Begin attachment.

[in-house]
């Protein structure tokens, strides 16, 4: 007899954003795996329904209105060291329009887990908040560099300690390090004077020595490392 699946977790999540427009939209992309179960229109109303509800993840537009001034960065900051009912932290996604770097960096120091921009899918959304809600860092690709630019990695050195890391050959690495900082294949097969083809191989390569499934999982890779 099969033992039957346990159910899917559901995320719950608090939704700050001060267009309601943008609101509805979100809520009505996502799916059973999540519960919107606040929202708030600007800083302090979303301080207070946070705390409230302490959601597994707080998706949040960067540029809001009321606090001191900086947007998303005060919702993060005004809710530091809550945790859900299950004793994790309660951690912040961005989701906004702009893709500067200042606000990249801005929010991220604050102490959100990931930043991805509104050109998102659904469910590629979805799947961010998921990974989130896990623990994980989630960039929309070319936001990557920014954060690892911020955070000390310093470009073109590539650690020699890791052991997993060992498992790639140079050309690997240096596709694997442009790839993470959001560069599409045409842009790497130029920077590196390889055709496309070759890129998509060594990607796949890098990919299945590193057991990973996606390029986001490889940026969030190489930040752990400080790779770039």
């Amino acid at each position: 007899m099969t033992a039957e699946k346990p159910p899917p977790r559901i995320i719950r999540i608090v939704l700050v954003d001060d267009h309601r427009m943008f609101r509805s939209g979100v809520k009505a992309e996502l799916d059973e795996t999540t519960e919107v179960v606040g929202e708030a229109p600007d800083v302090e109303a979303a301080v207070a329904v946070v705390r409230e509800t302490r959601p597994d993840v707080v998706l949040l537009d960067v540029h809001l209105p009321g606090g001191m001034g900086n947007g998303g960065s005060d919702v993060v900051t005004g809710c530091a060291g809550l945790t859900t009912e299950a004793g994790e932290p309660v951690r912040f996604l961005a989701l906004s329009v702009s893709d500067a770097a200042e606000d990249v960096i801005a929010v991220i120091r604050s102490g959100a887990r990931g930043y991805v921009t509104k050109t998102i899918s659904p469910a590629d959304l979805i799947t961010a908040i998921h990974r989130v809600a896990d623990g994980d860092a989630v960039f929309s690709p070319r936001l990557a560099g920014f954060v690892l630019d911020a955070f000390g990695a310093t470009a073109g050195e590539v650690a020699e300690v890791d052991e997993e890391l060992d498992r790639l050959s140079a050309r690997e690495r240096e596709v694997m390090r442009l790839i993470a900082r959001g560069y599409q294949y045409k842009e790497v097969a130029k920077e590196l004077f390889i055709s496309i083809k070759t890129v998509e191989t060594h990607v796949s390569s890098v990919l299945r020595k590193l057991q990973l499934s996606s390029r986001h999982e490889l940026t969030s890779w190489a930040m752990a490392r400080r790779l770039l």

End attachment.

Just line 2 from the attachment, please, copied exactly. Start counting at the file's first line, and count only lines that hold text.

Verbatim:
């Protein structure tokens, strides 16, 4: 007899954003795996329904209105060291329009887990908040560099300690390090004077020595490392 699946977790999540427009939209992309179960229109109303509800993840537009001034960065900051009912932290996604770097960096120091921009899918959304809600860092690709630019990695050195890391050959690495900082294949097969083809191989390569499934999982890779 099969033992039957346990159910899917559901995320719950608090939704700050001060267009309601943008609101509805979100809520009505996502799916059973999540519960919107606040929202708030600007800083302090979303301080207070946070705390409230302490959601597994707080998706949040960067540029809001009321606090001191900086947007998303005060919702993060005004809710530091809550945790859900299950004793994790309660951690912040961005989701906004702009893709500067200042606000990249801005929010991220604050102490959100990931930043991805509104050109998102659904469910590629979805799947961010998921990974989130896990623990994980989630960039929309070319936001990557920014954060690892911020955070000390310093470009073109590539650690020699890791052991997993060992498992790639140079050309690997240096596709694997442009790839993470959001560069599409045409842009790497130029920077590196390889055709496309070759890129998509060594990607796949890098990919299945590193057991990973996606390029986001490889940026969030190489930040752990400080790779770039």